## Why doing that ?

No matter how neat or good looking code you write at some point, inevitably there’s a time when new coding technologies or frameworks will emerge. This moment can occur after one or two or even more years the project was initially started. Along this time, business logic was added to your product/application, bugs were fixed which brought the application at a more stable and mature level.

## Redo everything vs. bring in that “something”

At this point you will face a decision: drop everything you did and redo it on the new framework or technology or find a way to bring that technology into the current set-up. The first options seems very attractive (when it comes to engineers) as it gives you the chance to start from scratch, on a new technology (much better and faster in terms of development) and you finally have the opportunity to avoid the mistakes you did in the prior implementation. And you start working for several weeks or months and you suddenly realize that low or no progress was made. You spent all that time for making the very basics setup of the app (login, registration, listings, access control,etc) while very little business logic was added. Before choosing that option, you might want to take a look at the things you should never do when designing software.

That is why one should carefully consider the second option:  bring that “something new” into the current code base. Our something was Zend Framework. The project in discussion is over 6 years old and it was initially started on PHP 4.x and eventually ported to 5.3.x. It contains a mix of procedural and object oriented code with different programming techniques and with the usual functionality redundancy (multiple functions doing the same thing) often associated with old and large projects.

We wanted ZF to boost the development process, to leverage the numerous components and integrations the framework provides, but to also increase the developers motivation (which is a very important thing). The most important aspect we took care of, was to be as less intrusive as we could, so the old code to remain un-touched while allowing the new structure to be deployed as smooth as possible.

## ZF integration considerations

The main integration points that needed our attention were: request routing, user authentication and access control (ACLs). Each one has its own story so I will briefly describe them below.

### Request routing

This is the part where we actually injected ZF into the old code. Our application worked on plain URLs like some-page.html or some-module–page.html and, very important, we had a single entry point for all the requests. What we did was to add an identifier in URL signature so we can know when to load the ZF based environment. The URL from above became something like /zf/some-module/some-page.html, where “zf’ is the magic word that triggers the framework.

The code behind the scenes is very simple and it actually loads Zend_Application just like you would do in /public/index.php file of a regular ZF app.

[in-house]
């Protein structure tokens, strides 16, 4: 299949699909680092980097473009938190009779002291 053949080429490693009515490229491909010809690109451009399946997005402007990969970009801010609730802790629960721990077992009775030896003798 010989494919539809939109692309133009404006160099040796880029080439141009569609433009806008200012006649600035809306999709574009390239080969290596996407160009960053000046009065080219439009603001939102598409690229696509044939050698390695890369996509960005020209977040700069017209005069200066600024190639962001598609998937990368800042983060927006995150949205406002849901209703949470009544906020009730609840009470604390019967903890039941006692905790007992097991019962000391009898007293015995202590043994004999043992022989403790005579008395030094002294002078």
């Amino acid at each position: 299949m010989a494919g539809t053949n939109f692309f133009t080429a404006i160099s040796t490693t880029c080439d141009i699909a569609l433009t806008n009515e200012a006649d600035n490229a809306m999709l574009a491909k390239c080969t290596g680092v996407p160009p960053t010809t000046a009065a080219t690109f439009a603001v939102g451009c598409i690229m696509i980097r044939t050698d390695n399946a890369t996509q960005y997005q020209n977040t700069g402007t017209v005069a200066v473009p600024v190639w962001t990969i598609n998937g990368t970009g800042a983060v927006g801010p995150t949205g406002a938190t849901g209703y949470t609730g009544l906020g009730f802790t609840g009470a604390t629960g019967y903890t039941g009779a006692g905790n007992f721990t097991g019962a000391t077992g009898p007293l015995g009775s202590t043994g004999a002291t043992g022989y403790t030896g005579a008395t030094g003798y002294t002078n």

if(strpos($_SERVER['REQUEST_URI'], 'zf') !== false) {$config = new Zend_Config_Ini('\path\to\application.ini', APPLICATION_ENV, true);
Zend_Registry::set('application.config', $config);$application = new Zend_Application(APPLICATION_ENV, $config);$application->bootstrap()->run();
exit();
}

### User authentication

Once the framework loading problem was addressed, we’ve moved on to the next issue: integrating old user authentication system into ZF. This means that the ZF code to “understand” where the user got authenticated in the old app, because the authentication remained (and it will still remain) under the old code structure.

We did this by creating a custom Zend_Auth_Storage_Session class that could simply read key/values pairs straight from the $_SESSION array ($_SESSION[‘session-key’]). Like you know, ZF stores session based data in namespaces ($_SESSION[‘name-space-name’][‘session-key’]) so, with the defalut session storage you have no way of reading the old application session data. The new storage class we created is attached here and below you will see how the new storage was used, in Bootsrap.php: public function _initCustomSessionStorage() { Zend_Auth::getInstance()->setStorage( new ZFWeb_Auth_Storage_CustomSession('session_key_name')); } ### ACL The control list implementation is straight forward as the role access per pages are stored in a database table. Hence we’ve created a custom ACL class to extend Zend_Acl which overwrites the isAllowed method. Here we simply delegate to a model the user check. class ZFWeb_Acl_CustomAcl extends Zend_Acl { public function isAllowed($_role, $_resource) {$page_access_check = new PageAccessCheck();
return $page_access_check->isAllowed($_role, \$_resource);
}
}

## Closing it up

Beside the above integration points, we still had a few things to deal with. They were more like application specific rather than ZF related. For instance we had to redo the main layout to be compatible with ZF view system, as the old app uses a template engine rather than PHP to render the HTML. Another thing we did was to create a custom component to render the application menus in both implementations (legacy code and ZF).

So, no matter how overwhelming it looks to combine the old (the code you have) with the new (the framework you dream at), you should go ahead and do it. Start by making a higher level plan, then isolate the functionalities and try to see how they impact the current application and start working 🙂